The book of Acts is truly intriguing – it is filled with miracles, corruption, persecution and astronomical growth of the church. What astounds me the most is that the disciples, who in the not too distant past were hiding and terrified, afraid to even visit Jesus’ tomb, now boldly face persecution and death. What a transformation! I am left to wonder, what caused this change? How did a bumbling group of followers who seemed to always miss the point become the conduits of the power of God?
The beginning of the book of Acts reveals that this great work of God began by waiting. Seriously – thousands came to know Jesus because of waiting! In Acts 1:4-5 we read that Jesus’ command to the disciples is to not leave Jerusalem, but rather to wait for the promised gift of the Holy Spirit. A little bit later, in verse 8, Jesus informs his followers that they “will receive power when the Holy Spirit comes on you.” It is at this point that the disciples will become witnesses.
The call to wait is not a new addition, but rather a theme that seems to run throughout God’s interactions with humanity. The Psalmist writes often about waiting on the Lord, Noah had to wait for the promised flood and subsequent delivery, Abraham had to wait for his promised son and David had to wait for his kingdom. That is just the tip of all of the people in Scripture who had to wait! Yet, notice that these times of waiting are both active and expectant. Each time, the period of waiting is dependent on a promise to the one waiting. This waiting individual lives expectantly, knowing that at some point the promise will be fulfilled. Like a person waiting on a bus, they are not idly sitting but rather expectantly looking forward to the time the bus will arrive. With this long line of people who were called to wait, it is not surprise that God called the disciples to wait.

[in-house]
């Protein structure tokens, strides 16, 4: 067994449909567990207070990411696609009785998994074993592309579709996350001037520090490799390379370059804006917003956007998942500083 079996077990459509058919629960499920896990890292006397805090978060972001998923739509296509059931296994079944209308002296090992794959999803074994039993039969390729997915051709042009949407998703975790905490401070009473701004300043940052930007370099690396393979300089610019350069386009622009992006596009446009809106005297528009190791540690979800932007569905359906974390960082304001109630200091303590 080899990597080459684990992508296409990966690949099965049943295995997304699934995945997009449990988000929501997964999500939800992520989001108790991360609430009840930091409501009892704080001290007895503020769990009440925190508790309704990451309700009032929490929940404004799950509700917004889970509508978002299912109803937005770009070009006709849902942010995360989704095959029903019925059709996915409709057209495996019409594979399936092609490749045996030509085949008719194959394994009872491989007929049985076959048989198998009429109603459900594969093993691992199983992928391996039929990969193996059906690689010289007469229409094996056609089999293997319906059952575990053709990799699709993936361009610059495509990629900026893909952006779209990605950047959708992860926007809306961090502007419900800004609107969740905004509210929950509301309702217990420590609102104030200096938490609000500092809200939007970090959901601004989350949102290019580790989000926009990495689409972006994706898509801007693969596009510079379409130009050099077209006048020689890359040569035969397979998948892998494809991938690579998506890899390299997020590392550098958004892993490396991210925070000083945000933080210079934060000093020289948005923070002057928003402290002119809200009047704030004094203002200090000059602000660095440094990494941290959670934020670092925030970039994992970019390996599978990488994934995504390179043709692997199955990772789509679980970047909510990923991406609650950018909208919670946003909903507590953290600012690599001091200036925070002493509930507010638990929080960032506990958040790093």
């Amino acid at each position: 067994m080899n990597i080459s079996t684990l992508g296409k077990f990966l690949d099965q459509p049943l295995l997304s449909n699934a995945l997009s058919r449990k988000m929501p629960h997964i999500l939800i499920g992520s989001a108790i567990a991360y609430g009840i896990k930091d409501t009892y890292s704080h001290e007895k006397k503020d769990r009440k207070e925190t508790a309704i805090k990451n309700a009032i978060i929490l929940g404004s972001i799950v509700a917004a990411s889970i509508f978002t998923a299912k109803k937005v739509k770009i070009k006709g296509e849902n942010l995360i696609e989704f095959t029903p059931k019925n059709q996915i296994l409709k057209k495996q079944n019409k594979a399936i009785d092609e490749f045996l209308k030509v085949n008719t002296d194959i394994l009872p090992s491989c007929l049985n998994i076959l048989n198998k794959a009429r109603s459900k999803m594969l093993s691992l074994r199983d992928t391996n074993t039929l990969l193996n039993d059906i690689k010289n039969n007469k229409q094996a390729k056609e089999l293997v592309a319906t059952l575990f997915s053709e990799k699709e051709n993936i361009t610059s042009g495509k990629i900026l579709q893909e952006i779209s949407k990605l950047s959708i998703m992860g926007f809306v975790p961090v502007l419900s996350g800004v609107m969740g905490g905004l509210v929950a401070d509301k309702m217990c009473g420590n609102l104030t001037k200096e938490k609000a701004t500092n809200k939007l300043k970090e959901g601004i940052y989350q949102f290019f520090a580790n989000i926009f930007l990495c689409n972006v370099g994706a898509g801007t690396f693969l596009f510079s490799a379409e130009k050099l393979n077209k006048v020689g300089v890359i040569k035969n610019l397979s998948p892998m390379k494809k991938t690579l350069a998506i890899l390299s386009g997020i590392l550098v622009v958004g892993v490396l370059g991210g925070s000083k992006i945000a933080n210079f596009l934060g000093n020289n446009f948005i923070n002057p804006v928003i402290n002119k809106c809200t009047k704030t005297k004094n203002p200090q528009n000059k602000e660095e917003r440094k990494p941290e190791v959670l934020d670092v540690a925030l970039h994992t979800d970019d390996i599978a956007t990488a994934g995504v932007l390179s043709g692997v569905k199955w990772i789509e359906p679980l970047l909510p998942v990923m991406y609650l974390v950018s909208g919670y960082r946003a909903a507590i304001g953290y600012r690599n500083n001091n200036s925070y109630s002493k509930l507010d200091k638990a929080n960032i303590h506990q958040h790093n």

The great news is that God also waits! Now, I understand that God is outside of time and therefore waits in a different manner, but the life of Christ reveals a God who waits. Henri Nouwen, in his article “A Spirituality of Waiting,” reveals that “the story of Jesus’ death and resurrection reveals to us a God who is waiting.” Jesus waits for his time to come – and in a way had been waiting since before the foundation of the earth.
Thankfully, the stories of Scripture remind us that God is faithful and we can wait with great hope. We know that throughout thousands of years God has proven to be faithful. Ultimately, if God ceased to be faithful God would no longer be God. This does not mean that God is a genie, whom if we simply wait correctly and long enough will give us whatever we want. Remember – the disciples lives included poverty, persecution and death. But it does mean that we can wait in hope knowing that God will fulfill God’s promises.
The manner of waiting seems to be integral. While I cannot delve into every aspect of how we should wait, it seems that waiting demands community and remembrance. The Christian community as a whole is in a time of waiting – we wait expectantly together! Nouwen asserts that “the whole meaning of the Christian community lies in offering a space in which we wait for what we have already seen.” Through community, we can lean on each other and wait expectantly together – reminding one another that God has never ceased to fulfill a promise.
Waiting. There is so much more to say, but I will leave that for a later day. Ultimately, we know that the miracales that follow Acts 1 were only possible because of the power of the Holy Spirit which came through the disciples willingness to wait.
So I wonder, how have you been called to wait on the Lord in the past?
How are you waiting expectantly now?
Are there people in your Christian community that you can help wait expectantly on the Lord?
Ultimately, as brothers and sisters in Christ we wait expectantly for the return of Jesus – come Lord Jesus come!